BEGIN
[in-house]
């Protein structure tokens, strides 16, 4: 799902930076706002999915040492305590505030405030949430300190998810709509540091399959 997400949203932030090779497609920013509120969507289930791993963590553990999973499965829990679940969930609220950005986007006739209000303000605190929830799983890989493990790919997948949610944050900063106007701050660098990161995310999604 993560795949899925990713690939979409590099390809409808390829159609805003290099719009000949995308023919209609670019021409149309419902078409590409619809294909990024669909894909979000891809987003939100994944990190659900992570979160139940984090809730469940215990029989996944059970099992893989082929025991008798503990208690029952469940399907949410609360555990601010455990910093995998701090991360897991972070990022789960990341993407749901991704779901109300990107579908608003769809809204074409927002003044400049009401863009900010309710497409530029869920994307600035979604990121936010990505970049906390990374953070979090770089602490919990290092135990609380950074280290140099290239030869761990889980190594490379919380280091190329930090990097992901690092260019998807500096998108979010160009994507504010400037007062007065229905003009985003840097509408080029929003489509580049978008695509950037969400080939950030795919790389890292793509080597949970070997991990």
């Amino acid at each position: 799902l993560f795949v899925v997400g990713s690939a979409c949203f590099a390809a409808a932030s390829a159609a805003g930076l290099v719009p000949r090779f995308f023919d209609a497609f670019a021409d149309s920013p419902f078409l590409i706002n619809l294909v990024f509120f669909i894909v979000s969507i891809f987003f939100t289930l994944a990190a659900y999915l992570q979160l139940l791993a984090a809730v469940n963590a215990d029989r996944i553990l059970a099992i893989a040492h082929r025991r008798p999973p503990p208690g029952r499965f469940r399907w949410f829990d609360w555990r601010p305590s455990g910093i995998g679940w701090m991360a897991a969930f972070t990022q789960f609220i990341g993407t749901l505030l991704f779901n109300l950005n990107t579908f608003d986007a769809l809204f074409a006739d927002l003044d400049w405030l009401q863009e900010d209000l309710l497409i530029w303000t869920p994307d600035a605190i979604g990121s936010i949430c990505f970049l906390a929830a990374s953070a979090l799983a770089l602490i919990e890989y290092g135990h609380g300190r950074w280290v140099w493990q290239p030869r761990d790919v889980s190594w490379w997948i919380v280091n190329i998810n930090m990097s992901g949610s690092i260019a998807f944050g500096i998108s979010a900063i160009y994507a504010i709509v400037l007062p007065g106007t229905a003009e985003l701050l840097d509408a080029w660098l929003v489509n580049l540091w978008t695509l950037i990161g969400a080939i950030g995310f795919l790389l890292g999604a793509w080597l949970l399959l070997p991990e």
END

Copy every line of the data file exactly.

[in-house]
């Protein structure tokens, strides 16, 4: 799902930076706002999915040492305590505030405030949430300190998810709509540091399959 997400949203932030090779497609920013509120969507289930791993963590553990999973499965829990679940969930609220950005986007006739209000303000605190929830799983890989493990790919997948949610944050900063106007701050660098990161995310999604 993560795949899925990713690939979409590099390809409808390829159609805003290099719009000949995308023919209609670019021409149309419902078409590409619809294909990024669909894909979000891809987003939100994944990190659900992570979160139940984090809730469940215990029989996944059970099992893989082929025991008798503990208690029952469940399907949410609360555990601010455990910093995998701090991360897991972070990022789960990341993407749901991704779901109300990107579908608003769809809204074409927002003044400049009401863009900010309710497409530029869920994307600035979604990121936010990505970049906390990374953070979090770089602490919990290092135990609380950074280290140099290239030869761990889980190594490379919380280091190329930090990097992901690092260019998807500096998108979010160009994507504010400037007062007065229905003009985003840097509408080029929003489509580049978008695509950037969400080939950030795919790389890292793509080597949970070997991990």
């Amino acid at each position: 799902l993560f795949v899925v997400g990713s690939a979409c949203f590099a390809a409808a932030s390829a159609a805003g930076l290099v719009p000949r090779f995308f023919d209609a497609f670019a021409d149309s920013p419902f078409l590409i706002n619809l294909v990024f509120f669909i894909v979000s969507i891809f987003f939100t289930l994944a990190a659900y999915l992570q979160l139940l791993a984090a809730v469940n963590a215990d029989r996944i553990l059970a099992i893989a040492h082929r025991r008798p999973p503990p208690g029952r499965f469940r399907w949410f829990d609360w555990r601010p305590s455990g910093i995998g679940w701090m991360a897991a969930f972070t990022q789960f609220i990341g993407t749901l505030l991704f779901n109300l950005n990107t579908f608003d986007a769809l809204f074409a006739d927002l003044d400049w405030l009401q863009e900010d209000l309710l497409i530029w303000t869920p994307d600035a605190i979604g990121s936010i949430c990505f970049l906390a929830a990374s953070a979090l799983a770089l602490i919990e890989y290092g135990h609380g300190r950074w280290v140099w493990q290239p030869r761990d790919v889980s190594w490379w997948i919380v280091n190329i998810n930090m990097s992901g949610s690092i260019a998807f944050g500096i998108s979010a900063i160009y994507a504010i709509v400037l007062p007065g106007t229905a003009e985003l701050l840097d509408a080029w660098l929003v489509n580049l540091w978008t695509l950037i990161g969400a080939i950030g995310f795919l790389l890292g999604a793509w080597l949970l399959l070997p991990e």